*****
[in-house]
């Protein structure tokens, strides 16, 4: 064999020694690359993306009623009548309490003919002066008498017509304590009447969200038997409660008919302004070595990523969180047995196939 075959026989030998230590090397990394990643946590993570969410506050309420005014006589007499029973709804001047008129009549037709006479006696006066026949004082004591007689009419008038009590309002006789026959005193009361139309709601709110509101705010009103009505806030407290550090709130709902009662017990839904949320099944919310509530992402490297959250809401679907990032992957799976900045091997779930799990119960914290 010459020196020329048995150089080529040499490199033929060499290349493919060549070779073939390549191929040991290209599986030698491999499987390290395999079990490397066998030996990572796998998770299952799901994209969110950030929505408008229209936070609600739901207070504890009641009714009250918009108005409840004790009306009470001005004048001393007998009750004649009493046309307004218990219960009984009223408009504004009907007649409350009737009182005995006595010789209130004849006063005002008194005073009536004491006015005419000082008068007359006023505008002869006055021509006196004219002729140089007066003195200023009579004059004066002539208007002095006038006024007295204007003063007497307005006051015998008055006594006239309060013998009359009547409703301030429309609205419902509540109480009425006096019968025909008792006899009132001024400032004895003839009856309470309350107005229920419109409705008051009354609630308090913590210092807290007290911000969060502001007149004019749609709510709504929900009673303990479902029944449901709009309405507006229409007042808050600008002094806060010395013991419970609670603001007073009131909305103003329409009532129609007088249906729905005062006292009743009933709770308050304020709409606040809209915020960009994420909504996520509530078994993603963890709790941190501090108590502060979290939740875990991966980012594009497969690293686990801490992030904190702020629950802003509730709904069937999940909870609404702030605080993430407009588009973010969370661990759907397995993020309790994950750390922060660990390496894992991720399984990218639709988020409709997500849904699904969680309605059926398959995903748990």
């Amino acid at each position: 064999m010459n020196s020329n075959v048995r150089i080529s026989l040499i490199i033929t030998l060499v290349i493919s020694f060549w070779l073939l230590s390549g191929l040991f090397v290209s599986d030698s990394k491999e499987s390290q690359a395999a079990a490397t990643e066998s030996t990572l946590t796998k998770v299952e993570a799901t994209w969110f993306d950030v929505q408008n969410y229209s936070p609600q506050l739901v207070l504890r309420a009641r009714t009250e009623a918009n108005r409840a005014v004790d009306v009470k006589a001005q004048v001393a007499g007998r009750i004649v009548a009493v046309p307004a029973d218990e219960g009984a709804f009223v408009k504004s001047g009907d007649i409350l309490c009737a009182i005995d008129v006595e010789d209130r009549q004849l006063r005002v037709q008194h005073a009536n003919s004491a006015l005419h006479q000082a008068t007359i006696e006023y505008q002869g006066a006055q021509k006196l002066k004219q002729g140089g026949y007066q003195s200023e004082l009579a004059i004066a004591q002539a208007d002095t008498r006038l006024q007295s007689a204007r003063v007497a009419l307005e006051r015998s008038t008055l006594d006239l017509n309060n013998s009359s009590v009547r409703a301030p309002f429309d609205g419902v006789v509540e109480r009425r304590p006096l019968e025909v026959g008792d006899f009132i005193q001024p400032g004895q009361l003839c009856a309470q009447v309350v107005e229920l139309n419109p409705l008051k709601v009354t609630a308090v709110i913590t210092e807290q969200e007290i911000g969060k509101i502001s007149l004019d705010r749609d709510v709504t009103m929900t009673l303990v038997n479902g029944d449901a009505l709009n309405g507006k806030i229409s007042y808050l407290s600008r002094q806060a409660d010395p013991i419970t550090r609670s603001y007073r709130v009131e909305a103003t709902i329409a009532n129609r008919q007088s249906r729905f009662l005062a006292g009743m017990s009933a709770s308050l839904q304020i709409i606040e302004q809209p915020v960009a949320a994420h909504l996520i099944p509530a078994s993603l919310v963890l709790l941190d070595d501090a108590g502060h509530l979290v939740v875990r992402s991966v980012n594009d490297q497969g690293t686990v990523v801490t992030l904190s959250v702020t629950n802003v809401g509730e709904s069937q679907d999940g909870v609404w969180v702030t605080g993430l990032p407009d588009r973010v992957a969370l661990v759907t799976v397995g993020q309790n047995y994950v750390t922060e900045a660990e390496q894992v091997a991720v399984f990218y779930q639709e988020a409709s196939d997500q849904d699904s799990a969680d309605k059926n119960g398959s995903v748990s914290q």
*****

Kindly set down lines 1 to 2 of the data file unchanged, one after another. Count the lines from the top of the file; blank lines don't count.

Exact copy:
[in-house]
């Protein structure tokens, strides 16, 4: 064999020694690359993306009623009548309490003919002066008498017509304590009447969200038997409660008919302004070595990523969180047995196939 075959026989030998230590090397990394990643946590993570969410506050309420005014006589007499029973709804001047008129009549037709006479006696006066026949004082004591007689009419008038009590309002006789026959005193009361139309709601709110509101705010009103009505806030407290550090709130709902009662017990839904949320099944919310509530992402490297959250809401679907990032992957799976900045091997779930799990119960914290 010459020196020329048995150089080529040499490199033929060499290349493919060549070779073939390549191929040991290209599986030698491999499987390290395999079990490397066998030996990572796998998770299952799901994209969110950030929505408008229209936070609600739901207070504890009641009714009250918009108005409840004790009306009470001005004048001393007998009750004649009493046309307004218990219960009984009223408009504004009907007649409350009737009182005995006595010789209130004849006063005002008194005073009536004491006015005419000082008068007359006023505008002869006055021509006196004219002729140089007066003195200023009579004059004066002539208007002095006038006024007295204007003063007497307005006051015998008055006594006239309060013998009359009547409703301030429309609205419902509540109480009425006096019968025909008792006899009132001024400032004895003839009856309470309350107005229920419109409705008051009354609630308090913590210092807290007290911000969060502001007149004019749609709510709504929900009673303990479902029944449901709009309405507006229409007042808050600008002094806060010395013991419970609670603001007073009131909305103003329409009532129609007088249906729905005062006292009743009933709770308050304020709409606040809209915020960009994420909504996520509530078994993603963890709790941190501090108590502060979290939740875990991966980012594009497969690293686990801490992030904190702020629950802003509730709904069937999940909870609404702030605080993430407009588009973010969370661990759907397995993020309790994950750390922060660990390496894992991720399984990218639709988020409709997500849904699904969680309605059926398959995903748990």